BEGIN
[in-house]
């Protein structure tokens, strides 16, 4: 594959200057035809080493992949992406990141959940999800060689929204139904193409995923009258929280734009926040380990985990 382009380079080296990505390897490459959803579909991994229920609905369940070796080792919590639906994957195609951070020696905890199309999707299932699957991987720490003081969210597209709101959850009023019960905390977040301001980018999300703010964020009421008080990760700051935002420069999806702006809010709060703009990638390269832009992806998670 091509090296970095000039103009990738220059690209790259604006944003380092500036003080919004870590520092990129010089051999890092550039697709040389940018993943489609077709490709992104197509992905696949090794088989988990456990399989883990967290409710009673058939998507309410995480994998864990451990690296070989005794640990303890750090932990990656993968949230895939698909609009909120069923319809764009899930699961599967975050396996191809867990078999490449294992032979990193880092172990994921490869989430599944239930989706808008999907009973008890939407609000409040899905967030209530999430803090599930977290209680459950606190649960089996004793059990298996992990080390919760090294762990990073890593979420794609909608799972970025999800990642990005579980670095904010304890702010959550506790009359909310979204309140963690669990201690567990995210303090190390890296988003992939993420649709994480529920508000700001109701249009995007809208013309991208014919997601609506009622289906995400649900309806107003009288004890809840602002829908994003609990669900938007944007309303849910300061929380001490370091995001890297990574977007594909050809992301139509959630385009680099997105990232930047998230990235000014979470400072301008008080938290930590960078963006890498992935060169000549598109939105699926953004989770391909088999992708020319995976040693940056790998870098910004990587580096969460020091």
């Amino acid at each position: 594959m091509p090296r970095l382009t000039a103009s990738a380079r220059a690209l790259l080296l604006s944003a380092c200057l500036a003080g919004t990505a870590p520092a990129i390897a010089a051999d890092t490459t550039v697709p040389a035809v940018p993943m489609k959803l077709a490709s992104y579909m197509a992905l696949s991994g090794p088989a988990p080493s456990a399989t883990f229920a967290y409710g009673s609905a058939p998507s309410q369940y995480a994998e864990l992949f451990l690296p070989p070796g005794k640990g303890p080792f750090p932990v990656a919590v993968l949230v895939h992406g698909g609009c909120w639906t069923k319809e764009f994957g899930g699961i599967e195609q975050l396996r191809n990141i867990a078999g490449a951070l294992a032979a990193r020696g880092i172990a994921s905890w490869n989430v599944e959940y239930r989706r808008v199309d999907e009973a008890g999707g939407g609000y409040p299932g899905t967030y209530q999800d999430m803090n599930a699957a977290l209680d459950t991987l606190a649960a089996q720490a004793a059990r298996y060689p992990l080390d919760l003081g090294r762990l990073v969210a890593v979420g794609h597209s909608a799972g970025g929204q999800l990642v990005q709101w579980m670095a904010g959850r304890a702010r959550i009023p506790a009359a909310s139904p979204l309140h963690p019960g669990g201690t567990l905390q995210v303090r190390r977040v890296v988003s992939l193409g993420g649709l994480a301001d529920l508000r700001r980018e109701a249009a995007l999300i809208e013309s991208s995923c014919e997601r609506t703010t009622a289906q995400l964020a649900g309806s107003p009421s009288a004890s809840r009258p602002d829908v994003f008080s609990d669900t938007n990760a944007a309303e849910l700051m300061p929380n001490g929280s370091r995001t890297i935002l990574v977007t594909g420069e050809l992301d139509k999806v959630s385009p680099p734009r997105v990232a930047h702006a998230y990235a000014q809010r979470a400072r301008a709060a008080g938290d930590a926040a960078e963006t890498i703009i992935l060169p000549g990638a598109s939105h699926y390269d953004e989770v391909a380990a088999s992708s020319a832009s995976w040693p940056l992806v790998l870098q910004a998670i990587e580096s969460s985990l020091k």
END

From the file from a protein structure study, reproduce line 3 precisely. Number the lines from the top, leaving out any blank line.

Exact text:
């Amino acid at each position: 594959m091509p090296r970095l382009t000039a103009s990738a380079r220059a690209l790259l080296l604006s944003a380092c200057l500036a003080g919004t990505a870590p520092a990129i390897a010089a051999d890092t490459t550039v697709p040389a035809v940018p993943m489609k959803l077709a490709s992104y579909m197509a992905l696949s991994g090794p088989a988990p080493s456990a399989t883990f229920a967290y409710g009673s609905a058939p998507s309410q369940y995480a994998e864990l992949f451990l690296p070989p070796g005794k640990g303890p080792f750090p932990v990656a919590v993968l949230v895939h992406g698909g609009c909120w639906t069923k319809e764009f994957g899930g699961i599967e195609q975050l396996r191809n990141i867990a078999g490449a951070l294992a032979a990193r020696g880092i172990a994921s905890w490869n989430v599944e959940y239930r989706r808008v199309d999907e009973a008890g999707g939407g609000y409040p299932g899905t967030y209530q999800d999430m803090n599930a699957a977290l209680d459950t991987l606190a649960a089996q720490a004793a059990r298996y060689p992990l080390d919760l003081g090294r762990l990073v969210a890593v979420g794609h597209s909608a799972g970025g929204q999800l990642v990005q709101w579980m670095a904010g959850r304890a702010r959550i009023p506790a009359a909310s139904p979204l309140h963690p019960g669990g201690t567990l905390q995210v303090r190390r977040v890296v988003s992939l193409g993420g649709l994480a301001d529920l508000r700001r980018e109701a249009a995007l999300i809208e013309s991208s995923c014919e997601r609506t703010t009622a289906q995400l964020a649900g309806s107003p009421s009288a004890s809840r009258p602002d829908v994003f008080s609990d669900t938007n990760a944007a309303e849910l700051m300061p929380n001490g929280s370091r995001t890297i935002l990574v977007t594909g420069e050809l992301d139509k999806v959630s385009p680099p734009r997105v990232a930047h702006a998230y990235a000014q809010r979470a400072r301008a709060a008080g938290d930590a926040a960078e963006t890498i703009i992935l060169p000549g990638a598109s939105h699926y390269d953004e989770v391909a380990a088999s992708s020319a832009s995976w040693p940056l992806v790998l870098q910004a998670i990587e580096s969460s985990l020091k």